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You may have heard a lot of talk about antibodies lately, especially in relation to vaccines. We wanted to tackle this important subject, but these tiny objects are deceptively complex! So, this is the first of three episodes in a mini-series on antibodies, and in it, we'll talk about how we hacked the immune system to fight pathogens, neutralize deadly toxins, and more!

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Sources
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Image Sources:
https://phil.cdc.gov/Details.aspx?pid=2125
https://commons.wikimedia.org/wiki/File:USCampHospital45InfluenzaWard.jpg
https://www.loc.gov/pictures/item/2006692264/
{♫Intro♫}.

Our immune systems are  incredible disease-fighters,   thanks in no small part to  proteins called antibodies. Their job is simple: grab onto things your body  wants to get rid of, and only those things.

This act alone can be enough to  prevent a virus from infecting a cell,   or stop a toxin from working. And even if not, it flags the problem so your  immune cells know what they need to deal with. In fact, antibodies are so powerful that  doctors and scientists use them a lot—to   detect specific molecules, tackle  diseases, and even treat snakebites!

And they have the potential to do much, much more. Antibodies are also called immunoglobulins,  and they’re Y-shaped proteins with sticky tips. They’re made by a special kind of white  blood cell called B lymphocyte or B cell.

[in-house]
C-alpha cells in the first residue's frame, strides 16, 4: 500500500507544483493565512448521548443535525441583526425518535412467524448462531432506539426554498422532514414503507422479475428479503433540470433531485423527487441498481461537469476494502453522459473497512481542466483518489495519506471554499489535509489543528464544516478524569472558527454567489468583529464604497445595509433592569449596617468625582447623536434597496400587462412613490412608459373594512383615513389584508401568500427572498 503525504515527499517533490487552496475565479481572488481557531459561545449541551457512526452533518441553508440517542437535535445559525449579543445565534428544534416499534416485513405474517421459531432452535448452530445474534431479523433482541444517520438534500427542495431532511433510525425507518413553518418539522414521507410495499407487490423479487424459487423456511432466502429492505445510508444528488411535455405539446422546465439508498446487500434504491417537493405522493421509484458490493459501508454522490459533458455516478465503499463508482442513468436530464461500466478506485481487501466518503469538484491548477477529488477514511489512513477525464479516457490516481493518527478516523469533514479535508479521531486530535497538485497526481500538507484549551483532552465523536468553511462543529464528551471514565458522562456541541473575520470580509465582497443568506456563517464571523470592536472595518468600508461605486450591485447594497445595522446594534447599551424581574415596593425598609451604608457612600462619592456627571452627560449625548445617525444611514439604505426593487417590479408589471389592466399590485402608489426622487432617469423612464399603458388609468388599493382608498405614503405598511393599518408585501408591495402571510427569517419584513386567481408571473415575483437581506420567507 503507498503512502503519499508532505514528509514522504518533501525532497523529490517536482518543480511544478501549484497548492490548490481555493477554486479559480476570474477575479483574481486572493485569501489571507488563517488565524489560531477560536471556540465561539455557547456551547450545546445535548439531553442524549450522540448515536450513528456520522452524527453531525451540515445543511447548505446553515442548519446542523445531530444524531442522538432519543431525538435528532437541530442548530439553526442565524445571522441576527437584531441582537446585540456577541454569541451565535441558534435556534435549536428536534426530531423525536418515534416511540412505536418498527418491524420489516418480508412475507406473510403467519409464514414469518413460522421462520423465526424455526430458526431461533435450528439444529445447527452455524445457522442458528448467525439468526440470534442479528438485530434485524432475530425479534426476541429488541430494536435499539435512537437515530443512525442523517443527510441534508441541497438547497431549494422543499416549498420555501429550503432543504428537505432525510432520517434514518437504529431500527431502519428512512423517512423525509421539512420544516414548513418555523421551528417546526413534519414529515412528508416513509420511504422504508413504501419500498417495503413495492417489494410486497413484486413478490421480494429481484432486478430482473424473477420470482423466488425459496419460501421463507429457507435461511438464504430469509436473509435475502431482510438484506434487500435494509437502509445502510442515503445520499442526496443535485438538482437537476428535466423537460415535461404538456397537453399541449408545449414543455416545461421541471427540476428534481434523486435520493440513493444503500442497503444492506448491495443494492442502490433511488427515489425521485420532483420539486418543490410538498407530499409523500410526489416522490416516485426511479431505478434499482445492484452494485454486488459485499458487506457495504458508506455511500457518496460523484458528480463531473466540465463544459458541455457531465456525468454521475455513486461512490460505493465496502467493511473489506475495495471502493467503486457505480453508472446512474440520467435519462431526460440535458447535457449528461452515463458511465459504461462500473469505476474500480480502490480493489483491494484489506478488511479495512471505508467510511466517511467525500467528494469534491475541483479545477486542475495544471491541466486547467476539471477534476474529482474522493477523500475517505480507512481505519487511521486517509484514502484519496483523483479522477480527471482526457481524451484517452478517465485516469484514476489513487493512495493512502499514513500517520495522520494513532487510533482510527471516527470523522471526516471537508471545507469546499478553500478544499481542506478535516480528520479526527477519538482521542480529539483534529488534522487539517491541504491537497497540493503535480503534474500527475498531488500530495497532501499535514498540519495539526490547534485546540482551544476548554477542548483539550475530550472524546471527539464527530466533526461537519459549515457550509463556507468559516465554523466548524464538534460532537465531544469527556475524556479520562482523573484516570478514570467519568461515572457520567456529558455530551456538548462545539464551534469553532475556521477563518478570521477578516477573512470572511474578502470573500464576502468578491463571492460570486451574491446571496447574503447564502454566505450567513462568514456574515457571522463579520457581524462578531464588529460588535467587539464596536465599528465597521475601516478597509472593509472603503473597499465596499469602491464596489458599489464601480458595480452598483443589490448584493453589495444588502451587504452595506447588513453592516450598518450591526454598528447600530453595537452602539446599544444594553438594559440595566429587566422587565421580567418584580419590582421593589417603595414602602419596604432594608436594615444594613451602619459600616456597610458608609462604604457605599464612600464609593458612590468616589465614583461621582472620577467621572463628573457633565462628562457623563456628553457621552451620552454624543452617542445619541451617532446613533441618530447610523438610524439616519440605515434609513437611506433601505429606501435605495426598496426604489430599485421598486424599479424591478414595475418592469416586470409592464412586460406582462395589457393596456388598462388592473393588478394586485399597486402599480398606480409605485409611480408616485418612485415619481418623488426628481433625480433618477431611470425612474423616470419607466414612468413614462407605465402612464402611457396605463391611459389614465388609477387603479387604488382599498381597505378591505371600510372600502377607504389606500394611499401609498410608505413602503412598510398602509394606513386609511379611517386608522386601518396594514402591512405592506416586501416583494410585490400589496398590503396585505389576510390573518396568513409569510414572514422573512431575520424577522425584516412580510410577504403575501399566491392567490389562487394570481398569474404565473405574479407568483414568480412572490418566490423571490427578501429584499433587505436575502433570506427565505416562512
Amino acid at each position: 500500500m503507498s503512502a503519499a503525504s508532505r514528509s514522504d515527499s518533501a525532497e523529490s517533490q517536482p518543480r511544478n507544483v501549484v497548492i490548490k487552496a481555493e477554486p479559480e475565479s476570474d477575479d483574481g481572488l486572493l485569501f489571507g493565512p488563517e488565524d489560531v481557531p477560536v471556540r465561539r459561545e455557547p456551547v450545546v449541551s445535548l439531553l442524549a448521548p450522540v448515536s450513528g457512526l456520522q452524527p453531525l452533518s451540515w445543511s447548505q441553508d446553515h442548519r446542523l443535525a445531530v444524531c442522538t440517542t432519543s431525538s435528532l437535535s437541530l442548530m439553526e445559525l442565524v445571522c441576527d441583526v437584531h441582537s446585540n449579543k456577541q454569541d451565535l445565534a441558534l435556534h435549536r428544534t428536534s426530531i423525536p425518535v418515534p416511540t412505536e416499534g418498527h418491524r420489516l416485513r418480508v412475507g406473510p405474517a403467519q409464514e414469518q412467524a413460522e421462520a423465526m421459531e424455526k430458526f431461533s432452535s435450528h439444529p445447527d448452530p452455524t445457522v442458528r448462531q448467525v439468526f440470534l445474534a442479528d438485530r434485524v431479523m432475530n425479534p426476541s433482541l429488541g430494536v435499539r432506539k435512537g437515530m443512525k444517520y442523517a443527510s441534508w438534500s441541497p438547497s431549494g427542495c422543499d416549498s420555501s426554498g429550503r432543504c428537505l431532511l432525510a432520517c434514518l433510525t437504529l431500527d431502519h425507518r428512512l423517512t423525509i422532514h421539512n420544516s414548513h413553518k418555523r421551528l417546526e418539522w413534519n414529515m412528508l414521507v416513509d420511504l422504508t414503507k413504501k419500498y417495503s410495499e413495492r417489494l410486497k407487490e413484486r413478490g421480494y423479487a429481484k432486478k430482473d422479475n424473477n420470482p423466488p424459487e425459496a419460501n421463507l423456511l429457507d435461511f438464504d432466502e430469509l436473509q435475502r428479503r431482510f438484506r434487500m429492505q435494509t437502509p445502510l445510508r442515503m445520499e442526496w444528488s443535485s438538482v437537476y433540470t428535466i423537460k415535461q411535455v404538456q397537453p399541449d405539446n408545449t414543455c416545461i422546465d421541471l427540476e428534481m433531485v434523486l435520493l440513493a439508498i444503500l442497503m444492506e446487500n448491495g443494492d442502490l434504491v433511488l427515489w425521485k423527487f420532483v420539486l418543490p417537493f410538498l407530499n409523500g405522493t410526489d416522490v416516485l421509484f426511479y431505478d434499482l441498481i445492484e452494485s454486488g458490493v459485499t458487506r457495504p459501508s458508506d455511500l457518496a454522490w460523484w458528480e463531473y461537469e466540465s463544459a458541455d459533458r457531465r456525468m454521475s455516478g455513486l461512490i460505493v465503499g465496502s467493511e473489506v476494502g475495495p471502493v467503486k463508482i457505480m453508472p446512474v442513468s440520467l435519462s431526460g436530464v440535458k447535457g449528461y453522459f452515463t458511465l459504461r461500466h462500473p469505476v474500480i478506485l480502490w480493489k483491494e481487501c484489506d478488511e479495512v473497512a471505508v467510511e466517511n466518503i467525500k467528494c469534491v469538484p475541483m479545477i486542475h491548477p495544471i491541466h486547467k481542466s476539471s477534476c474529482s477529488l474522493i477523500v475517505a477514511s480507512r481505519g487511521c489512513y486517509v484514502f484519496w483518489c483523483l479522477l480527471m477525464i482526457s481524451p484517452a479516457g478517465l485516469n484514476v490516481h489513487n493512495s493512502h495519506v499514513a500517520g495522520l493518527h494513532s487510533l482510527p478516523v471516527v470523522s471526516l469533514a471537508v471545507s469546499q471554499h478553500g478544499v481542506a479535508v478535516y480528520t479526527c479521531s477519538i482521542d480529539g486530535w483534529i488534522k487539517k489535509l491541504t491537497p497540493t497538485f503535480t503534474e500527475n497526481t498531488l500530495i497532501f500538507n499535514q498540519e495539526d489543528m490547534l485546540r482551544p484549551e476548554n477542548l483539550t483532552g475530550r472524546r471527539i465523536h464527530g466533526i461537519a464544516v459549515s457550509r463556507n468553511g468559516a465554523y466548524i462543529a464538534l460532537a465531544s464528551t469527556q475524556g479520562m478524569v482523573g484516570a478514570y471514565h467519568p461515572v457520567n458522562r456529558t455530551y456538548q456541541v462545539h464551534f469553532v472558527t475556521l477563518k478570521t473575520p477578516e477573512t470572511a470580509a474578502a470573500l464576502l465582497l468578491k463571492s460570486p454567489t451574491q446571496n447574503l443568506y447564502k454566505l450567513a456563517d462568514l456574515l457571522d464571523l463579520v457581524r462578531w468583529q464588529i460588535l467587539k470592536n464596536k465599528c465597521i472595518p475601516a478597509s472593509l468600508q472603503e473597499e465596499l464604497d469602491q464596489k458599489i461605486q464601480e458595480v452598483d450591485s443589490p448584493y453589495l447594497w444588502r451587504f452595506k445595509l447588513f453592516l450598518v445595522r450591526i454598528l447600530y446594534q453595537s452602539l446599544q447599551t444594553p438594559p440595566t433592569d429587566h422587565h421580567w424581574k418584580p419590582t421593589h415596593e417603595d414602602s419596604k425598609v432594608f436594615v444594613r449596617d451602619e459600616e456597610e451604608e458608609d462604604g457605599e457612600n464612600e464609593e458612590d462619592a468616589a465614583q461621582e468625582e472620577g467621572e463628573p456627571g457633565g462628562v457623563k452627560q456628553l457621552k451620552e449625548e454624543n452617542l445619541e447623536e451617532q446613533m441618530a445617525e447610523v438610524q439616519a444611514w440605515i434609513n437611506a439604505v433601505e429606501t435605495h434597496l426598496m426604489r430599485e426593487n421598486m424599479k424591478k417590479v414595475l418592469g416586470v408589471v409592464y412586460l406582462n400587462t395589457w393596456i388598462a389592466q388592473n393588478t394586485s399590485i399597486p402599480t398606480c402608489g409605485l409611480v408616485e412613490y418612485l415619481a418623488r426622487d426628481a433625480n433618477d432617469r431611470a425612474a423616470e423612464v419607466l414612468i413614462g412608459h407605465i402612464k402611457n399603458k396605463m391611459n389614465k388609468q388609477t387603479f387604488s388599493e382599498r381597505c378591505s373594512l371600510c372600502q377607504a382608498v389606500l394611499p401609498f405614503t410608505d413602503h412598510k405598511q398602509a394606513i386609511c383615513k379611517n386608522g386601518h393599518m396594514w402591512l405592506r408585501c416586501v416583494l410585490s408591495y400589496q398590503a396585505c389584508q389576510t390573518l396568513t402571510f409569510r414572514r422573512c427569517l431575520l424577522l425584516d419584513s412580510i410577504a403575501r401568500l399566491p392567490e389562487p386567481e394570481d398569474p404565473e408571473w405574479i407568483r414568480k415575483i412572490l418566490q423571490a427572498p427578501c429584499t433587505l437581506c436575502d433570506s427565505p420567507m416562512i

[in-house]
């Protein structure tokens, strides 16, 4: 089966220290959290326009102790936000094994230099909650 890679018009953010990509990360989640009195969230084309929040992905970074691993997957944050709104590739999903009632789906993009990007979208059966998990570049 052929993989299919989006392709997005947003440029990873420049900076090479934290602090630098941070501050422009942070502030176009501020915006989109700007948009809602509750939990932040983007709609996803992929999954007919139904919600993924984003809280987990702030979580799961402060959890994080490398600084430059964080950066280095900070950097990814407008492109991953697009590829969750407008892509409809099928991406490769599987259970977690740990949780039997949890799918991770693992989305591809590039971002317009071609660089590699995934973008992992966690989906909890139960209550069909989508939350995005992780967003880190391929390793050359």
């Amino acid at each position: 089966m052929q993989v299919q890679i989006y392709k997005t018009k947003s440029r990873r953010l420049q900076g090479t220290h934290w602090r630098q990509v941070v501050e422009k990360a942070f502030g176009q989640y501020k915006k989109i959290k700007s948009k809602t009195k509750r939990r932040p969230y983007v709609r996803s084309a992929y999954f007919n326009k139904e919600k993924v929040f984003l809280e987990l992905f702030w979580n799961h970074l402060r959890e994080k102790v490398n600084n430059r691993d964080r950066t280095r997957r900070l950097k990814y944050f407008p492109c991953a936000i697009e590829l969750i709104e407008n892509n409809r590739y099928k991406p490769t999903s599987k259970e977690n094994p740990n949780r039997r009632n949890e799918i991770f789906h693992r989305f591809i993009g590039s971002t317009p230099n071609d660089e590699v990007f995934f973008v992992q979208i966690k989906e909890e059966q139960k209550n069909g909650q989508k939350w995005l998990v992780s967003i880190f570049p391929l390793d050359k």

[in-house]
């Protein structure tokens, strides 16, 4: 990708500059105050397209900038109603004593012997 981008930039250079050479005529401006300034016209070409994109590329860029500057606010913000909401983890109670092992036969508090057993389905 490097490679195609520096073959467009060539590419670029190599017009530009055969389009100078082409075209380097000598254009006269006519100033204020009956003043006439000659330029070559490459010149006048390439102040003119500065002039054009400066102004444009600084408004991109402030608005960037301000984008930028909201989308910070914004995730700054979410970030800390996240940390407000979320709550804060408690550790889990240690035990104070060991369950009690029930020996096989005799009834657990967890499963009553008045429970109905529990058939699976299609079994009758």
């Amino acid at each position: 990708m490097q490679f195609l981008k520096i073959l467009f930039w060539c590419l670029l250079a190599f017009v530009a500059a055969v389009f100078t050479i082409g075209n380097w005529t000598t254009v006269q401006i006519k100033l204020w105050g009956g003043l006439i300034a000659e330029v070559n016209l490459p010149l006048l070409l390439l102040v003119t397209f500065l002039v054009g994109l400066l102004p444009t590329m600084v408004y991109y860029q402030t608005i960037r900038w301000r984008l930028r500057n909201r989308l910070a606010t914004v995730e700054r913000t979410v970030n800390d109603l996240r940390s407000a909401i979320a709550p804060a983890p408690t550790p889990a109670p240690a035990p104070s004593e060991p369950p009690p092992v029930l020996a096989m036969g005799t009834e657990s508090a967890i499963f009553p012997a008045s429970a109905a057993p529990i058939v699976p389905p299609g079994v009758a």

And your body has billions  of different B cells in it. So right now, you’re capable of  making billions of unique antibodies. That’s why your immune system can  fend off so many different attackers.

Though, you aren’t producing  all those antibodies at once. Most of your B cells are “immature”,  which means they’re just kind of sitting   around with the special antibodies they  produce embedded in their outer membrane. They wait this way until something  sticks to one of those antibodies.

That tells the B cell there’s something  out there for its antibody to grab! So it “matures” and starts ramping up production. We call that “something” an antigen,   no matter what it is — a bit of a  virus, a toxic protein, whatever.